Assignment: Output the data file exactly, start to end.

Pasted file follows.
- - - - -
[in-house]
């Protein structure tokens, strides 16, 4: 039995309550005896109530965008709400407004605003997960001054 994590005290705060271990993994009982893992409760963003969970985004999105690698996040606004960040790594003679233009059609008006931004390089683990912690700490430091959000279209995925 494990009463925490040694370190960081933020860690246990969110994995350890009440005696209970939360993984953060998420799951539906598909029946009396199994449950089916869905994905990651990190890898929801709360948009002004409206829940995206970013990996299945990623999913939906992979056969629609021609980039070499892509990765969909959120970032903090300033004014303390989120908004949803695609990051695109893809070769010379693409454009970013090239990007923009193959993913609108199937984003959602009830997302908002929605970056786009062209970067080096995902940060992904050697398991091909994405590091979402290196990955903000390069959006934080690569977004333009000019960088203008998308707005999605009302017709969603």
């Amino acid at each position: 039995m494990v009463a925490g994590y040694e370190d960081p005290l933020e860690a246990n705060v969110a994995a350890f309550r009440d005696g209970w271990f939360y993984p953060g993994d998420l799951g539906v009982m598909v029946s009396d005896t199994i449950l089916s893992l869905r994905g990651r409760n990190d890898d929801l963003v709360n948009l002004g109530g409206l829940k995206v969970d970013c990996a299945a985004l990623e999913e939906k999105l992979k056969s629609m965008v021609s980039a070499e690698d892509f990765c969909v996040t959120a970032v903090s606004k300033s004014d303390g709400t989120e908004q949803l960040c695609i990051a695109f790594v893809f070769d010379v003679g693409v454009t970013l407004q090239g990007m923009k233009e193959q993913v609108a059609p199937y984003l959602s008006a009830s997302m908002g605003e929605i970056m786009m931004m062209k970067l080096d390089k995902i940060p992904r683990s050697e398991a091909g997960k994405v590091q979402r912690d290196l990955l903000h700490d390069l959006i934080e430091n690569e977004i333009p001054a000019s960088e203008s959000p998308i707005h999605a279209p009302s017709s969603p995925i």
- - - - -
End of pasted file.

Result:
[in-house]
């Protein structure tokens, strides 16, 4: 039995309550005896109530965008709400407004605003997960001054 994590005290705060271990993994009982893992409760963003969970985004999105690698996040606004960040790594003679233009059609008006931004390089683990912690700490430091959000279209995925 494990009463925490040694370190960081933020860690246990969110994995350890009440005696209970939360993984953060998420799951539906598909029946009396199994449950089916869905994905990651990190890898929801709360948009002004409206829940995206970013990996299945990623999913939906992979056969629609021609980039070499892509990765969909959120970032903090300033004014303390989120908004949803695609990051695109893809070769010379693409454009970013090239990007923009193959993913609108199937984003959602009830997302908002929605970056786009062209970067080096995902940060992904050697398991091909994405590091979402290196990955903000390069959006934080690569977004333009000019960088203008998308707005999605009302017709969603």
């Amino acid at each position: 039995m494990v009463a925490g994590y040694e370190d960081p005290l933020e860690a246990n705060v969110a994995a350890f309550r009440d005696g209970w271990f939360y993984p953060g993994d998420l799951g539906v009982m598909v029946s009396d005896t199994i449950l089916s893992l869905r994905g990651r409760n990190d890898d929801l963003v709360n948009l002004g109530g409206l829940k995206v969970d970013c990996a299945a985004l990623e999913e939906k999105l992979k056969s629609m965008v021609s980039a070499e690698d892509f990765c969909v996040t959120a970032v903090s606004k300033s004014d303390g709400t989120e908004q949803l960040c695609i990051a695109f790594v893809f070769d010379v003679g693409v454009t970013l407004q090239g990007m923009k233009e193959q993913v609108a059609p199937y984003l959602s008006a009830s997302m908002g605003e929605i970056m786009m931004m062209k970067l080096d390089k995902i940060p992904r683990s050697e398991a091909g997960k994405v590091q979402r912690d290196l990955l903000h700490d390069l959006i934080e430091n690569e977004i333009p001054a000019s960088e203008s959000p998308i707005h999605a279209p009302s017709s969603p995925i």